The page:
One morning Adam walked a path
Unlike the ones before,
Right past a sparkling, bubbling bath
Upon the Garden floor.

Beside him Eve held tight his hand
Exploring with her mate,
So many things to understand
Each day without abate.

Both came upon a sight to see
That grew on Eden’s edge,
A fruitless, all-green needled tree
That grew up like a wedge.

Eve asked her love what tree this was
That seemed so poor and bare.
But Adam answered not, because,
He, too, confused stood there.

So, Adam asked an angel near
The story of this plant,
Why paled it next to every peer,
Its glories dull and scant.

The angel then replied, “O sir,
You see with Eden’s eye;
This is the mighty, noble Fir,
Whose glory will not die.”

“What’s ‘die’?” came back fair, gentle Eve.
“It means to cease to be,”
Said Adam, “and you’ll naught receive
Reward eternally.”

The angel so continued, “Aye,
One day all things shall pass–
The heavens, earth, the ground and sky,
All water, trees, and grass.

“Their glory shall be bright but swift,
Alive one day then gone,
To teach humanity the gift
Of life at every dawn.

“Yea, every Redwood’s strong and tall,
Sequoias mighty, too,
The potent Elm forbids to fall,
The Oak so hard to hew.

“But all the trees shall pale before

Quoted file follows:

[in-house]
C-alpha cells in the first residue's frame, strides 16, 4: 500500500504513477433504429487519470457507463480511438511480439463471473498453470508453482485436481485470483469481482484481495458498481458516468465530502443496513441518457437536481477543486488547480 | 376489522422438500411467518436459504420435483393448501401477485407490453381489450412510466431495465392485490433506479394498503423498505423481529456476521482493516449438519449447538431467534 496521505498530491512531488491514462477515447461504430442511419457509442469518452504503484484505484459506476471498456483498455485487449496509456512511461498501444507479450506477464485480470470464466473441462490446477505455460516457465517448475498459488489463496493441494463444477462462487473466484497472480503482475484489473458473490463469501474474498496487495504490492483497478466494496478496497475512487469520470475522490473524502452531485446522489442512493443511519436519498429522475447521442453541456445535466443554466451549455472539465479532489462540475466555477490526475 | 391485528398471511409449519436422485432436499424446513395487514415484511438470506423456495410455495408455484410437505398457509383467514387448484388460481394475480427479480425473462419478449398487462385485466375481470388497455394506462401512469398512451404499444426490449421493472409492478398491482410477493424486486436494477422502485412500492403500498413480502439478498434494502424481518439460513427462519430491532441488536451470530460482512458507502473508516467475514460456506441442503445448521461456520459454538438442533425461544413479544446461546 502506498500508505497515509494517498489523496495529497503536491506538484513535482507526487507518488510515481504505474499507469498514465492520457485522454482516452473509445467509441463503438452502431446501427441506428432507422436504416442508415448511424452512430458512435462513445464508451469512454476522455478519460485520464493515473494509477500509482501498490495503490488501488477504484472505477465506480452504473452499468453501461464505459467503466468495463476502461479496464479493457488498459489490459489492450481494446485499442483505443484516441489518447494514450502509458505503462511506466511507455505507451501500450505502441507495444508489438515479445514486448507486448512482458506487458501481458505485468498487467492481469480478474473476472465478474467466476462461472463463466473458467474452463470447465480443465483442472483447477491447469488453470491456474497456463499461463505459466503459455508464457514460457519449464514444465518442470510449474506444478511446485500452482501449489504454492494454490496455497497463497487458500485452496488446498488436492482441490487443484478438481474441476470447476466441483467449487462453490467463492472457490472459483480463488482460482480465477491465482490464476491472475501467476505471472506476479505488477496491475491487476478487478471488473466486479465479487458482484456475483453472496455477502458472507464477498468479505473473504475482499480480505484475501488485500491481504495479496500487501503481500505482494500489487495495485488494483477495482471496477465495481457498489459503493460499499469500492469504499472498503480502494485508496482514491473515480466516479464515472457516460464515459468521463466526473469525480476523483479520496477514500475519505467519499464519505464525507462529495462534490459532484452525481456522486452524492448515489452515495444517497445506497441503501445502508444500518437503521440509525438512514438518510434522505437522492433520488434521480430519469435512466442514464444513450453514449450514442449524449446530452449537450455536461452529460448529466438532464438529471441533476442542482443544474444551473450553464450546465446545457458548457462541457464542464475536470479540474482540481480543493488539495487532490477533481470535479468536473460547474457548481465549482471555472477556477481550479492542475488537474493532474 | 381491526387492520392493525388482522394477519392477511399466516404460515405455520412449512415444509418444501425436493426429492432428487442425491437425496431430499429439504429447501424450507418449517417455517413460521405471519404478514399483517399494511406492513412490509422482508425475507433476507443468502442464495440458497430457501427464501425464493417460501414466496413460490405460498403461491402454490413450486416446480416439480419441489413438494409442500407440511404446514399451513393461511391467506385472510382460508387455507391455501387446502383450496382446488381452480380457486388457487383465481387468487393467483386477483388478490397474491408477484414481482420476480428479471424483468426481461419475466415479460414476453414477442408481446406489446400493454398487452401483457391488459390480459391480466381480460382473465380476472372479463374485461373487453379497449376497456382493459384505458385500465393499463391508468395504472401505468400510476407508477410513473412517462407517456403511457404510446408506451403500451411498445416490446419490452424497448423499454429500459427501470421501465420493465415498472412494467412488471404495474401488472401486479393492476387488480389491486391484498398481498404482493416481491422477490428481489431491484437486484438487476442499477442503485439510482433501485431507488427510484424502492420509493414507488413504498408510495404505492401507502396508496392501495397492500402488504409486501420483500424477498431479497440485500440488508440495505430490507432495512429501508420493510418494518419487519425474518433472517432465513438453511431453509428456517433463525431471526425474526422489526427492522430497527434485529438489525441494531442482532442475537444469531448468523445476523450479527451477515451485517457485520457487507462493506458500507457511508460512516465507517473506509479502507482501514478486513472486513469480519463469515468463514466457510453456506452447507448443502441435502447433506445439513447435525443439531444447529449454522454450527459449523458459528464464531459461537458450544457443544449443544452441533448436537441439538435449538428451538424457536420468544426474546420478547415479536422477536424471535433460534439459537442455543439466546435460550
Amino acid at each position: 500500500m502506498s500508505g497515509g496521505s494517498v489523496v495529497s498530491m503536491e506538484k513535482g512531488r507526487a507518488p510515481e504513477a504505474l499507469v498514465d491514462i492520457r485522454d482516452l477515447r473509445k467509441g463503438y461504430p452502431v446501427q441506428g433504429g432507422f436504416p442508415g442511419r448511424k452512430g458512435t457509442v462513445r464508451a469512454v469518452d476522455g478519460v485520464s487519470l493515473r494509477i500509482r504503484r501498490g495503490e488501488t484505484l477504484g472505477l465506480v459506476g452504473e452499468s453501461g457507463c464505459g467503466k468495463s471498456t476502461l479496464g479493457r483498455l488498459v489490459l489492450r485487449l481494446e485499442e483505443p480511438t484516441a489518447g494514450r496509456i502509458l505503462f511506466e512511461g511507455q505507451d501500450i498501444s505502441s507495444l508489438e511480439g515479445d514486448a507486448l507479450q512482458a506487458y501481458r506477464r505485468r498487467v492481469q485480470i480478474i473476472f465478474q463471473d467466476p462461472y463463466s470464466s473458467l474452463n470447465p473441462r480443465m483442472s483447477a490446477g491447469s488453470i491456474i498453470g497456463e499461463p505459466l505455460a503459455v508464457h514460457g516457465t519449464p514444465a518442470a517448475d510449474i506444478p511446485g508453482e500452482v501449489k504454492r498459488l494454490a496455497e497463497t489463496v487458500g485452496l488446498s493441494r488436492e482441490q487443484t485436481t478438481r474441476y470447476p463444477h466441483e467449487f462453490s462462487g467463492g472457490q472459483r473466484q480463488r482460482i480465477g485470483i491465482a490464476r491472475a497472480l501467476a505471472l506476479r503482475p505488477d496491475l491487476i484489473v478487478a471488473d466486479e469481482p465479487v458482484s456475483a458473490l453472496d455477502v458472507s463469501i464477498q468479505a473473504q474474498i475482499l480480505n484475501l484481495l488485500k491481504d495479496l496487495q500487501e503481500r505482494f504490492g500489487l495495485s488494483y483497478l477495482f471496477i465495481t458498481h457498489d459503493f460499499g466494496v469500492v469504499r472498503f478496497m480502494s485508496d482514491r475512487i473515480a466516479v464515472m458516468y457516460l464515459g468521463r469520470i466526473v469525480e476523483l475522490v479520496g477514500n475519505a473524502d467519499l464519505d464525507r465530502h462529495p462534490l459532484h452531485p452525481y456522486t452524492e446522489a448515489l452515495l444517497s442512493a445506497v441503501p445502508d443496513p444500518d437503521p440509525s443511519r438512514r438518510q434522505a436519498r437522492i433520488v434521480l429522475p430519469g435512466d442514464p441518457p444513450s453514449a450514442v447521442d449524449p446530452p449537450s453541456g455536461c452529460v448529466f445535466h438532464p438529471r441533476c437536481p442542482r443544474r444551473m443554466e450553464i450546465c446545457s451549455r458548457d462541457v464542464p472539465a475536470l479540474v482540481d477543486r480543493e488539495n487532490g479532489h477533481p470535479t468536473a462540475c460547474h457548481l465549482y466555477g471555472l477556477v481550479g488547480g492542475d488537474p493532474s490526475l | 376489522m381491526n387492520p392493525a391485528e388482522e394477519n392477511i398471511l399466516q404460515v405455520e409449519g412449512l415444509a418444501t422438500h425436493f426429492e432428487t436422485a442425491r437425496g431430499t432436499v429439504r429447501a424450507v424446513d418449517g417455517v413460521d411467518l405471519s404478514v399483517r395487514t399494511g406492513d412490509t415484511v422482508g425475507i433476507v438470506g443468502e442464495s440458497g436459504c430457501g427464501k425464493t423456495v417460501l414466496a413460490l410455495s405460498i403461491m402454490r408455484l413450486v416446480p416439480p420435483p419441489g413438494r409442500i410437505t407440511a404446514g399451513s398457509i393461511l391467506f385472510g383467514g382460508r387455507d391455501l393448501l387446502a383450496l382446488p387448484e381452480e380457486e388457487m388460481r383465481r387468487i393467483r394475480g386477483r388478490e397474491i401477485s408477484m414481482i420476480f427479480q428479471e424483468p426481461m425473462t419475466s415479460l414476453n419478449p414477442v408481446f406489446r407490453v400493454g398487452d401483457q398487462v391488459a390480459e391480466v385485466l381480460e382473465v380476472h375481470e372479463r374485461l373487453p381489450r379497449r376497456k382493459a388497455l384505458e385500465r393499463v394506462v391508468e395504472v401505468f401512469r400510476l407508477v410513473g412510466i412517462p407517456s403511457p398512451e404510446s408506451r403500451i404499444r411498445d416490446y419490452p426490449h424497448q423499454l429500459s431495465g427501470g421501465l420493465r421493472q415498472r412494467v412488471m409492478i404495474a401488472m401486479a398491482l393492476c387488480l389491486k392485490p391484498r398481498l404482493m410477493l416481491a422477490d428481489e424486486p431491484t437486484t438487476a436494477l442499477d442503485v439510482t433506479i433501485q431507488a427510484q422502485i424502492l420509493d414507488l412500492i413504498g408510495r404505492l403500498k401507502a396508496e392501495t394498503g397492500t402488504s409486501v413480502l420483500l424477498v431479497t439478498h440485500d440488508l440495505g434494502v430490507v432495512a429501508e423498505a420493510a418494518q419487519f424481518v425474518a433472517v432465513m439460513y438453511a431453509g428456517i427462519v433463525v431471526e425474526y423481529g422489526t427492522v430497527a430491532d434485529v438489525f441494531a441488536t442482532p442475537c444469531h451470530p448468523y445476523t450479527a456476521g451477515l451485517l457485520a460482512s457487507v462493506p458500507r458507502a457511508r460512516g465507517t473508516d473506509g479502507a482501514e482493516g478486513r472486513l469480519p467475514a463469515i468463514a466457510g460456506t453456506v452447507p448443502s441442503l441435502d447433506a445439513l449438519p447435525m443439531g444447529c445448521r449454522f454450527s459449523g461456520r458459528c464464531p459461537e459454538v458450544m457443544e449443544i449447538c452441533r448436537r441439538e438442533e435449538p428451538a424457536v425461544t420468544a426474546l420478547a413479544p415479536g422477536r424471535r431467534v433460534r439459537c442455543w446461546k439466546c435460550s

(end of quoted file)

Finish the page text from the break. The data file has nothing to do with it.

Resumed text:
The noble Fir one day,
Whose dignity they shall restore,
Renown that won’t decay.

“For it will garland every home
And bring unceasing cheer,
Give hope to homeless feet that roam
Through ages every year.

“Her branches strong will bear such love
From families with joy,
And stoke their praise to God above
From every girl and boy.

“They’ll ornament her barren limbs
With bulbous fruits that shine,
And strings of stars will echo hymns
That make their home a shrine.

“But most of all their hearts will see
That death you find so odd
Will come to one upon such Tree,
The very Son of God.”

“What does that mean?” asked Adam then.
“I speak a mystery,”
The angel said, “one day all men
Will hear as prophecy.

“Until that day, my gentle friends,”
The angel said, a smile,
“Have faith this Fir has noble ends,
Despite its lack of style.

“For man, too, shall one day have need
That God adorn his soul,
His barren, prickliness concede
That God must make him whole.”

So, Adam and his lovely wife,
They tended it with care;
The noble Fir they saw as life,
A life that stood fore’er.

(Photo by Dids)